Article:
As a side note, in case the nature of the JV turns out to be non-full-functional, while the non-full function JVs are not under a mandatory merger control filing, non-full function JVs may fall under Article 4 of Law No 4054, which prohibits restrictive agreements. The parties have the ability to do a self-assessment individual exemption test, which is set out under Article 5 of Law No. 4054, on whether the JV meets the conditions of individual exemption (which are also very similar to, if not the same as EU regime). Notifying the transaction for individual exemption is not a positive duty of the parties, but it is an option granted to them.
The Ukrainian merger control rules apply to JVs on a common basis. There are no separate thresholds for JVs.
If the formation of a joint venture involves existing entities, then the same thresholds would apply to the acquisition of assets, voting securities, or a controlling interest in an unincorporated entity as they would to any other acquisition.
Joint ventures sometimes may involve the formation of a new entity. When multiple parties contribute assets to a newly formed entity (Newco), the Newco is treated as the acquired person for purposes of calculating the size-of-person test, and is deemed to have in it all the assets that will be contributed to it in the formation transaction. Each contributing party is deemed an acquiring person, and the value of the transaction is the value of the voting securities or unincorporated interests in the Newco received by the contributing party in the formation. The rules for formation transactions vary slightly depending upon whether the Newco being formed is a corporation or an unincorporated entity such as an LLC or partnership. All thresholds are adjusted annually to reflect changes in the US gross national product.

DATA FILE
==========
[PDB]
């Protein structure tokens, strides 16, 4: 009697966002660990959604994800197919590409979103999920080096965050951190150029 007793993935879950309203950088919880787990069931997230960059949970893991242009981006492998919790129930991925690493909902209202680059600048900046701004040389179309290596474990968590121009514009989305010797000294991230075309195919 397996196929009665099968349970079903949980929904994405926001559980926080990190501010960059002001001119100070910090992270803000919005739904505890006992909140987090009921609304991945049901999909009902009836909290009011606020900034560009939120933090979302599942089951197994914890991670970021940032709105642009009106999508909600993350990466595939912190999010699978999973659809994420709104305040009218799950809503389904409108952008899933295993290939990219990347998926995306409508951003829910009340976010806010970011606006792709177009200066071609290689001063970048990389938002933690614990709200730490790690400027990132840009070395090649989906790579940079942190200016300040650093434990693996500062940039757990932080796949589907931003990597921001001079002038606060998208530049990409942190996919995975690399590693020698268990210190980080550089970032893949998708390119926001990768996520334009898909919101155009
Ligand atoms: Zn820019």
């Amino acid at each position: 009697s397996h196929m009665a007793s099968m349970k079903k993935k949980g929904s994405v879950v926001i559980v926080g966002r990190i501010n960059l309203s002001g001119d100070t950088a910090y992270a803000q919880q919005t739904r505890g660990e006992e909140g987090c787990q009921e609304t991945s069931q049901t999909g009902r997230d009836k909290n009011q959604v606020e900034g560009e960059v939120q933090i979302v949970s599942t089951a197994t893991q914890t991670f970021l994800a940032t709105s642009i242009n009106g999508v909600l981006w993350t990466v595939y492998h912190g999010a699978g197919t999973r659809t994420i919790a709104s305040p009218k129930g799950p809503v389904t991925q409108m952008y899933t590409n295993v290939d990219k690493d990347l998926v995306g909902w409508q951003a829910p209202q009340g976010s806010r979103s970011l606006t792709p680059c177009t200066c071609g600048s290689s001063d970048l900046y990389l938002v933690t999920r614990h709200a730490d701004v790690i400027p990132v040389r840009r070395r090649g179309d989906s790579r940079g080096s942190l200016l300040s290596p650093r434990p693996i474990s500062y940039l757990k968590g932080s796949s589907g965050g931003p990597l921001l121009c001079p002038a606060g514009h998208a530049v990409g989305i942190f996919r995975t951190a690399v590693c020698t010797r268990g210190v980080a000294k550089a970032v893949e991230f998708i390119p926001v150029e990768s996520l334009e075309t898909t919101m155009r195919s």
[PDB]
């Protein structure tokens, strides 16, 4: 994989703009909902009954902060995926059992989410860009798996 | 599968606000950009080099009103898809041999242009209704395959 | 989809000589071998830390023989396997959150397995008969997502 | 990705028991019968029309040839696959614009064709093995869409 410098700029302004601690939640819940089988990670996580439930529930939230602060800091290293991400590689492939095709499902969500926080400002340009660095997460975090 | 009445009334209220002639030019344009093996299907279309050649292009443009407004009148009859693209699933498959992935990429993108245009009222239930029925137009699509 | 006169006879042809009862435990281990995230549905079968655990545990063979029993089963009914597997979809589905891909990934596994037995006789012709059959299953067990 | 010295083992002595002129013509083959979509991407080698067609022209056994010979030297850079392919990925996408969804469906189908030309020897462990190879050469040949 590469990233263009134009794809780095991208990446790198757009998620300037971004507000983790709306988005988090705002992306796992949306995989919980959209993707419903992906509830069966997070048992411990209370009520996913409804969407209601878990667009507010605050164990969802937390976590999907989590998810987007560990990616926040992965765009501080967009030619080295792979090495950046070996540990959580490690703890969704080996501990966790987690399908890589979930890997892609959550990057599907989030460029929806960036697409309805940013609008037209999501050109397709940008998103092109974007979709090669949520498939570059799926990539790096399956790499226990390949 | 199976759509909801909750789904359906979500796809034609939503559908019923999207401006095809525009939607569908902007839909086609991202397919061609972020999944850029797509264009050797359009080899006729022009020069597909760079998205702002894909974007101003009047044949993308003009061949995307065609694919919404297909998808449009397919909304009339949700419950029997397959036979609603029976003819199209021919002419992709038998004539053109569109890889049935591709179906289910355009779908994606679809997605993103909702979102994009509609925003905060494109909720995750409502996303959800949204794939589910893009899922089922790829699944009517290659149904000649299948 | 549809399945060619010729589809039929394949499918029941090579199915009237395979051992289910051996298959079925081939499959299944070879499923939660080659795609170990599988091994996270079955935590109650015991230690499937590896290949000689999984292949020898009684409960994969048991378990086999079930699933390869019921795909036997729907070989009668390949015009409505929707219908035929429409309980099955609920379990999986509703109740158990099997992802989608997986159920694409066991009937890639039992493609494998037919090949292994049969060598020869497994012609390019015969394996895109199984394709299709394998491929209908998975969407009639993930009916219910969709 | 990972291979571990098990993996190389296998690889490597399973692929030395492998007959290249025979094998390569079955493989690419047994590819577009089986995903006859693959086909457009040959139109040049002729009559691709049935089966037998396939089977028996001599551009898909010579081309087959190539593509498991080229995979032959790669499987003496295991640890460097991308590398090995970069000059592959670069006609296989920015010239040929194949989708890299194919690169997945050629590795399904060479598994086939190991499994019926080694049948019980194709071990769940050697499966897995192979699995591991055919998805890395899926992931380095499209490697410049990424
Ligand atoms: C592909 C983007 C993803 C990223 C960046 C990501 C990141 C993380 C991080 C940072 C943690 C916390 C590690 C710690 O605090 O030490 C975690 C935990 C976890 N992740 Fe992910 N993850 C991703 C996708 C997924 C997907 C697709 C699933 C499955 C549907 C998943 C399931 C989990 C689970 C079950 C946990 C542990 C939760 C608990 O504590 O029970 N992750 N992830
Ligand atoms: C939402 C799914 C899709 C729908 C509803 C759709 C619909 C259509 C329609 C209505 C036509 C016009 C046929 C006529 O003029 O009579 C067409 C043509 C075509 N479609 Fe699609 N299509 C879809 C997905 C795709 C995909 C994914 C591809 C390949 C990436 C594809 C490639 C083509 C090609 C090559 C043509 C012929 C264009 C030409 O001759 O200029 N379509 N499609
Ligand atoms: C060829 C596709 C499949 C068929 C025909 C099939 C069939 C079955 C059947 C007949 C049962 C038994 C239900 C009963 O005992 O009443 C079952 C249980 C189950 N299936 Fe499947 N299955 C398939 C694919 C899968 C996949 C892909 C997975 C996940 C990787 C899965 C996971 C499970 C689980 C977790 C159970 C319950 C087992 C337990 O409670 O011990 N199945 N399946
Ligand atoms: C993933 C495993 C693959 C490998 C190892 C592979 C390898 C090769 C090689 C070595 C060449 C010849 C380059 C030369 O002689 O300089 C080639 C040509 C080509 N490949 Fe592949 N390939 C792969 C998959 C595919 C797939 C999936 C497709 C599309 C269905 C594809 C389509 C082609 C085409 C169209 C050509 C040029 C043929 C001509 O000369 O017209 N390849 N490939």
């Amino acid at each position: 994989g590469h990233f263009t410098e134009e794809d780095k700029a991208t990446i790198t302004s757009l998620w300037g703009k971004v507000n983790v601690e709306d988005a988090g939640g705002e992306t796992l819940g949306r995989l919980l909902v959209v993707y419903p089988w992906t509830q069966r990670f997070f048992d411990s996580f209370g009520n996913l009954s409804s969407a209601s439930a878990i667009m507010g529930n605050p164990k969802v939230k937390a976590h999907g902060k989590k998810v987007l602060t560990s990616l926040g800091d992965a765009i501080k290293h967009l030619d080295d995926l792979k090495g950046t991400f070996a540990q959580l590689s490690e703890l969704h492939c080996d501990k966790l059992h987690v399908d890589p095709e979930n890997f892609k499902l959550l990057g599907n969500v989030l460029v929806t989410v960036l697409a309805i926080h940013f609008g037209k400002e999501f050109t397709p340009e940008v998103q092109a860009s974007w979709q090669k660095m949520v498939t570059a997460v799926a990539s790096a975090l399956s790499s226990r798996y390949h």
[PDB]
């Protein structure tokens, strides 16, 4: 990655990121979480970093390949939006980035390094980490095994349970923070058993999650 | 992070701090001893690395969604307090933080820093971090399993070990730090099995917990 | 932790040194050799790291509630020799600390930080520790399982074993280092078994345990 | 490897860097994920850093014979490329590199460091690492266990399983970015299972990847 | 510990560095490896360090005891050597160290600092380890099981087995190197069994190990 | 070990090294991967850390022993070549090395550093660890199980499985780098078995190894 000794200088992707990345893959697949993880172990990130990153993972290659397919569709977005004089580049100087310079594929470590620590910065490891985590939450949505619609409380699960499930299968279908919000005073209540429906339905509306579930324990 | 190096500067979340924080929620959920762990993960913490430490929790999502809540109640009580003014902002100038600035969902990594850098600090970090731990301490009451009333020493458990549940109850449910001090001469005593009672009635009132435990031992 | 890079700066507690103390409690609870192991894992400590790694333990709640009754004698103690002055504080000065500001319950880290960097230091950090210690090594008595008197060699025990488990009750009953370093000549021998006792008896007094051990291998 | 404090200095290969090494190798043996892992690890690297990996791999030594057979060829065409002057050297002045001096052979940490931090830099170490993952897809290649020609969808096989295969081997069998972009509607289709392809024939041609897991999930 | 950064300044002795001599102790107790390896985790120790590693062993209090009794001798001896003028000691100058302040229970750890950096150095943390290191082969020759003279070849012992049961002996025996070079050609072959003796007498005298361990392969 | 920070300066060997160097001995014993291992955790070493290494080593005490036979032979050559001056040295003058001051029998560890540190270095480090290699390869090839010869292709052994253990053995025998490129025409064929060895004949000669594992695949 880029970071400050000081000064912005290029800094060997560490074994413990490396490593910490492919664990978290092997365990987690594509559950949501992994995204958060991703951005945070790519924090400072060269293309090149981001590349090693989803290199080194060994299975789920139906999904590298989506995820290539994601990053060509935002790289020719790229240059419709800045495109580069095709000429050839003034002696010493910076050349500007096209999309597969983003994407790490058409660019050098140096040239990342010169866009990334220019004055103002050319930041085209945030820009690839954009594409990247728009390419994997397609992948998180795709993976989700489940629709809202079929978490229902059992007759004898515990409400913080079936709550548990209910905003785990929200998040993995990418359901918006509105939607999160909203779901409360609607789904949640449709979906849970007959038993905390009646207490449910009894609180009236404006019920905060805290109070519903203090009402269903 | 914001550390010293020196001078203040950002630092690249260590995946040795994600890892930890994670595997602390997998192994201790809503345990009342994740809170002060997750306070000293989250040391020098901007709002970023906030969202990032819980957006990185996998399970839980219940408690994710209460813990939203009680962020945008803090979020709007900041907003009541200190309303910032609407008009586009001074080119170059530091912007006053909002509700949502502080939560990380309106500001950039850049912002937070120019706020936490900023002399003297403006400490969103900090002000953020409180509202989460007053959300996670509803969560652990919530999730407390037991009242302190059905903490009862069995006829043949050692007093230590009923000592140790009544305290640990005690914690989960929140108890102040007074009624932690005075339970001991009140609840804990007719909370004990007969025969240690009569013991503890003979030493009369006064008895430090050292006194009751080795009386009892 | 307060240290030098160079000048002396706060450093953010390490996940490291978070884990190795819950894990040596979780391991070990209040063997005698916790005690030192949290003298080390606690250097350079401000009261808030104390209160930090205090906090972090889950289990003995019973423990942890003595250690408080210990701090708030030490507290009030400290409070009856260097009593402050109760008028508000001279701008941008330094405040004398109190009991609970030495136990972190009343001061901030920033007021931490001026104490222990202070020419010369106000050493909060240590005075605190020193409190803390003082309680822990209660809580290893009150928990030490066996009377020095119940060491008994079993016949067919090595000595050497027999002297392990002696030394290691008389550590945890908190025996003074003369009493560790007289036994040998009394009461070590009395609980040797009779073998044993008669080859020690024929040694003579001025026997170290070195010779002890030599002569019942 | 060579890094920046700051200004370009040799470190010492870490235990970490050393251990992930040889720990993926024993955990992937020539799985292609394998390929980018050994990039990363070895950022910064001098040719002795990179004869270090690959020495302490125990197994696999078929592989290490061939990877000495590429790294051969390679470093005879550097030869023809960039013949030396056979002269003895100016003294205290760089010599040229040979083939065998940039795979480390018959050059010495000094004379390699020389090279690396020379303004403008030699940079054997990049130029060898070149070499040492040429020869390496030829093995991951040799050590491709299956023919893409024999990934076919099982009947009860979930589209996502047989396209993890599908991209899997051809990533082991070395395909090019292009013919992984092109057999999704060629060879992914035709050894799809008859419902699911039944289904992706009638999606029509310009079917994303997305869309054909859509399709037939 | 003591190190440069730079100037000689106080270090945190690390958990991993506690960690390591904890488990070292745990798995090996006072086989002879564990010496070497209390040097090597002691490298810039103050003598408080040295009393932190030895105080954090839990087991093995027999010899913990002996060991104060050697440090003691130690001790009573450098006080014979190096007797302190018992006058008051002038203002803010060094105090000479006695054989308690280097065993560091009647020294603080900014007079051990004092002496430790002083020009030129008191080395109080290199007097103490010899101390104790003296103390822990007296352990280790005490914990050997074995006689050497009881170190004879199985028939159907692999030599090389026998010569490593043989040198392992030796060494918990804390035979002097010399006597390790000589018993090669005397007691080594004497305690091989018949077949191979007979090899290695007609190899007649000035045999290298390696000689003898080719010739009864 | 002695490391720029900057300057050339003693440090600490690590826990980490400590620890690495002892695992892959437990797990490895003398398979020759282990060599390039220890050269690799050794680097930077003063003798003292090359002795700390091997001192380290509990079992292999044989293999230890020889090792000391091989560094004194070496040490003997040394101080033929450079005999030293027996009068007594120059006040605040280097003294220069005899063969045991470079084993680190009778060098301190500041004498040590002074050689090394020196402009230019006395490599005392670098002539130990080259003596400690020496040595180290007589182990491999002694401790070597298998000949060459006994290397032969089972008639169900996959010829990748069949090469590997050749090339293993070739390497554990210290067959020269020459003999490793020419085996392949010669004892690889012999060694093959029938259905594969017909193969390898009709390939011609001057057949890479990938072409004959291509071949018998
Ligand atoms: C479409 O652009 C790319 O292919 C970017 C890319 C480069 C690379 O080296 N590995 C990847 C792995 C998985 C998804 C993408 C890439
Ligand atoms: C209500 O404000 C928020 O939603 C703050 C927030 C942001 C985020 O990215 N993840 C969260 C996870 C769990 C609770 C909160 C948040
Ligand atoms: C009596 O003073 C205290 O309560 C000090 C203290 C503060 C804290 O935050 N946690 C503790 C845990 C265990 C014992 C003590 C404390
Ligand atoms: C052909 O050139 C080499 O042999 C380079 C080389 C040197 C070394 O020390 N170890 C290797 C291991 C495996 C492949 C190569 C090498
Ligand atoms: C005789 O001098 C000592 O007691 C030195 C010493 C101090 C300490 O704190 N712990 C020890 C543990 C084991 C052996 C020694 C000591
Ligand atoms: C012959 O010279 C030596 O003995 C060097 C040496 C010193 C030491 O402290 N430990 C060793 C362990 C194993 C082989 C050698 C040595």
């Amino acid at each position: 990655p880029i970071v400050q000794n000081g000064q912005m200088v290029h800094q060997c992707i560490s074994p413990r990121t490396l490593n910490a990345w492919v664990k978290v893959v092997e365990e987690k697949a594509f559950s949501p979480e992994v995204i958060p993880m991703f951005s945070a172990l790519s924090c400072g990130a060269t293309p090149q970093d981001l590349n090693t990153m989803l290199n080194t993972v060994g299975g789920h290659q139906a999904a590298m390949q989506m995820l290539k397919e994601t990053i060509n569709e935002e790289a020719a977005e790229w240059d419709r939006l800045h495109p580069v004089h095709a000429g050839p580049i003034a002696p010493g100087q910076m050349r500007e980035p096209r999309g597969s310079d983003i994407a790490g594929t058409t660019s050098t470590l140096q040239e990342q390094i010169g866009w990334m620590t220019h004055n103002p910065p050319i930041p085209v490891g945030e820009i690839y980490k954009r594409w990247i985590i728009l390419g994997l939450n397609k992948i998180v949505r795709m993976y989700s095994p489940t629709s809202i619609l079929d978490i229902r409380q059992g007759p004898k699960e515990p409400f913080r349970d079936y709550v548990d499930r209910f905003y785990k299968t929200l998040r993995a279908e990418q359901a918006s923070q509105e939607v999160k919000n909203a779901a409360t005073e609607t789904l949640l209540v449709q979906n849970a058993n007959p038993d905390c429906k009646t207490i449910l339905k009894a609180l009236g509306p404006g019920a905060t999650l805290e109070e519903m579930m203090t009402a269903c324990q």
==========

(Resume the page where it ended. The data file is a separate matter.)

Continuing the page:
Formation of a Corporation
In the formation of a Newco corporation, the size-of-person test is met if either the Newco or the acquiring person has total assets or annual net sales of US$15.6 million or more; the other party has total assets or annual net sales of US$156.3 million or more; and at least one other acquiring person – i.e., another party contributing assets to the Newco corporation – has total assets or annual net sales of US$15.6 million or more.
Formation of an Unincorporated Entity